Not exactly last Friday night, but it still happened: Katy Perry called us from London, where it was nearly 1 a.m. If life really does imitate art, she smelled like a mini-bar on a night that’s soon to be a blacked-out blur, right?
“Not tonight,” she insists. “I have to play and be professional tomorrow, but maybe after the show I’ll be having a couple of Shirley Temples with some adult juice in them.”
We spoke with Perry just after she made a surprise appearance in London for a screening of her new film, Katy Perry: Part of Me 3D, a docu-concert chronicling the California girl’s evolution from gospel-singing daughter of two pastors to international pop phenom … with the most lethal boobs in the world.
During our interview, Perry told us what else they shoot besides whipped cream, how the gay community can relate to her movie and why Madonna doesn’t scare her.
You go from pretending to kiss girls to wanting to have sex with girls, recently joking during a radio interview that you’d like to do Rihanna. What’s up with all this faux lesbianism?
You know, everybody’s been asking me about the duet with Rihanna and when it’s going to happen. I get that question every time I get interviewed. Obviously, we really want to do it and we want to do it in a big way, naturally; this (journalist) was doing this rapid fire of inappropriate questions of sexual things, and I just decided to throw her a curve ball. I do not discriminate against any beauty no matter what form it comes in, and Rihanna is gorgeous. I think that everybody would tap it if they could.
Have you ever kissed a gay boy and liked it?
Yes, I have. It’s so funny. This boy I pseudo dated in high school, a fantastic flamenco dancer, was in Fiddler on the Roof with me and we were dating during the production, and I had just a tiny part but I was his first kiss. Cut to 10 years later, or even more, and we’re out at this place called Rasputin, this incredible gay club in Hollywood, and come to find out, he’s making out with my stylist. He’s still in it to win it, and he’s just become a part of our crew.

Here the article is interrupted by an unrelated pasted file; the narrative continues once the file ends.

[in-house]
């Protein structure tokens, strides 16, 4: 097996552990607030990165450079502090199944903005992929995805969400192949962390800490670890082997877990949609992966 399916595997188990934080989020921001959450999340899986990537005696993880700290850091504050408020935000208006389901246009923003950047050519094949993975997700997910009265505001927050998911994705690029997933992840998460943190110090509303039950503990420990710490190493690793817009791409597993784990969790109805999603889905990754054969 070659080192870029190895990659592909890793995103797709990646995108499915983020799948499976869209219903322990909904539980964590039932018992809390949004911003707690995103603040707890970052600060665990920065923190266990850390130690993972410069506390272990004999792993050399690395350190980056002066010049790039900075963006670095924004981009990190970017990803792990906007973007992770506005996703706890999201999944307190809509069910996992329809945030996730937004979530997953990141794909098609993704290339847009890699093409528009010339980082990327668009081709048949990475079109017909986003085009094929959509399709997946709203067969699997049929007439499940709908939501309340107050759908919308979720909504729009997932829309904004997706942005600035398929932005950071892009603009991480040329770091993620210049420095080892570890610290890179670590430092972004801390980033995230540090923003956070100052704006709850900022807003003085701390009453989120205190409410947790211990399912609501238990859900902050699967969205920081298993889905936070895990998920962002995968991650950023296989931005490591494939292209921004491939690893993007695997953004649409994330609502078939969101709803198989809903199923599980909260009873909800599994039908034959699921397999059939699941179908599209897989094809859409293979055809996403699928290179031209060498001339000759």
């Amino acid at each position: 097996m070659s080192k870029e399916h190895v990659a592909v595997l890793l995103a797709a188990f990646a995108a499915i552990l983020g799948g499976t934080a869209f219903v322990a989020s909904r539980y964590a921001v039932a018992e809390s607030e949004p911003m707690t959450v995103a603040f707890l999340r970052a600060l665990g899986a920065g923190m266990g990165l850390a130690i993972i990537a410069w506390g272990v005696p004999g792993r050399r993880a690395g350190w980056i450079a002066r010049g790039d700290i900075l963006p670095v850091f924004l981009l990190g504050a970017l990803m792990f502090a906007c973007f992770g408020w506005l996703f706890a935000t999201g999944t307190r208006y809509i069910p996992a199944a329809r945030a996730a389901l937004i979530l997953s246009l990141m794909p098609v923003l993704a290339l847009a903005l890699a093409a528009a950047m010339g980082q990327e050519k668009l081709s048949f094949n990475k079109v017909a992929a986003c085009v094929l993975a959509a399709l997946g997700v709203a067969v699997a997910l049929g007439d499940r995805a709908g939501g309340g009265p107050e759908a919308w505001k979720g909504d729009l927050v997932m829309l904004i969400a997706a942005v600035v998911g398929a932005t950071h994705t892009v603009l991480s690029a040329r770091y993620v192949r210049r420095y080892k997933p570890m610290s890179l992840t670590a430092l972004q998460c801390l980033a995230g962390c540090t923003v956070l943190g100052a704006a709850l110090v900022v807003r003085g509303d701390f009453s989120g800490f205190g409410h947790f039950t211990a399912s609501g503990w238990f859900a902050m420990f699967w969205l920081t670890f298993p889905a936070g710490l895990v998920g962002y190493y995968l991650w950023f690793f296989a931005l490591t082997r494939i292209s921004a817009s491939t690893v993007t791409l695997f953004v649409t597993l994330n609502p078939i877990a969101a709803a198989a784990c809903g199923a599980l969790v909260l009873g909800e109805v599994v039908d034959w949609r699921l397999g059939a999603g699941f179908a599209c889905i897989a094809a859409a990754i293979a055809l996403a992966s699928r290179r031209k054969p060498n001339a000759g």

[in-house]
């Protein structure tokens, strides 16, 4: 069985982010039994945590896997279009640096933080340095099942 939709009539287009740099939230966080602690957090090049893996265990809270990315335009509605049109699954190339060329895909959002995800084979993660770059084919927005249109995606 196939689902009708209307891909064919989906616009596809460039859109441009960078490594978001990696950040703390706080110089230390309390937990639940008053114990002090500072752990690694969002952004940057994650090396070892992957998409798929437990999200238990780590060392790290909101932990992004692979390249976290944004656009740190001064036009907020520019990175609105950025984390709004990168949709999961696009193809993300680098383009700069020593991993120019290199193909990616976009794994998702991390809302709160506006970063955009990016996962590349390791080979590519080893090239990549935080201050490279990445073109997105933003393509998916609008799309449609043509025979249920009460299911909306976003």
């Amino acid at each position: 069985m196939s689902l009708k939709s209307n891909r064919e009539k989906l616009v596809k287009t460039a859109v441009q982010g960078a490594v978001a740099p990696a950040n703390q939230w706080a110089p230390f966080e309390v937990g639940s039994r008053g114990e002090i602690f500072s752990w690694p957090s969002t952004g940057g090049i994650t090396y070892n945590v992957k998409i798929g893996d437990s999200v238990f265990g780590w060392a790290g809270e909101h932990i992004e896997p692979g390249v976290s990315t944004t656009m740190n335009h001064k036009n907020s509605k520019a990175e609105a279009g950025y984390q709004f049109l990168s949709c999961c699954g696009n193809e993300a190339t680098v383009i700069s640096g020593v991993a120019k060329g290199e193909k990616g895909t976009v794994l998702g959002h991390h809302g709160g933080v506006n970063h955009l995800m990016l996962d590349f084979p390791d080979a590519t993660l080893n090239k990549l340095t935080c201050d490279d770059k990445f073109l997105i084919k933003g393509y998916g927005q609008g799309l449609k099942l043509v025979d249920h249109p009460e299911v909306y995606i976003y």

You’ve been hanging out with your gay friends in West Hollywood a lot lately. What’s been your most memorable gay night out?
I don’t really decipher it as gay night or straight night; it’s the same night continually. I came from a really interesting perspective – interesting being the keyword, because it was obviously very suppressing and sheltering. I was set to think that gay people were an abomination, so I was not allowed to speak to anyone who was obviously fabulous and I was never allowed to associate with that type of people. Really, generally, I was never allowed to associate with anybody that wasn’t Christian. So I was kind of trapped in a bubble, and then it finally burst years later. Now I think that 90 percent of everyone I work with, from my assistant to two out of three of my managers, is either gay or lesbian. It’s been an incredible journey of acceptance and tolerance.
Where are your parents now on gay people?
My parents have actually become more accepting and tolerant now. We’ve all grown up and evolved and broadened our mindset. Sometimes people have a really picky way of eating, right? And they don’t like certain foods, but a lot of times they haven’t even tried those foods. Once they try or know or get educated and have the facts, they’re more comfortable and there’s no judgment on your shrimp cocktail. I know that sounds so strange, but it’s this simple thing. A lot of people just aren’t educated; they still have this 1950s mindset, unfortunately.
Are you saying that you’ve tried the shrimp cocktail and gone lesbian?
I don’t know if it would be appropriate for me to tell you what my straight or gay (experiences) have been in the past. (Laughs)
Next: Katy Talks Madonna and marriage equality
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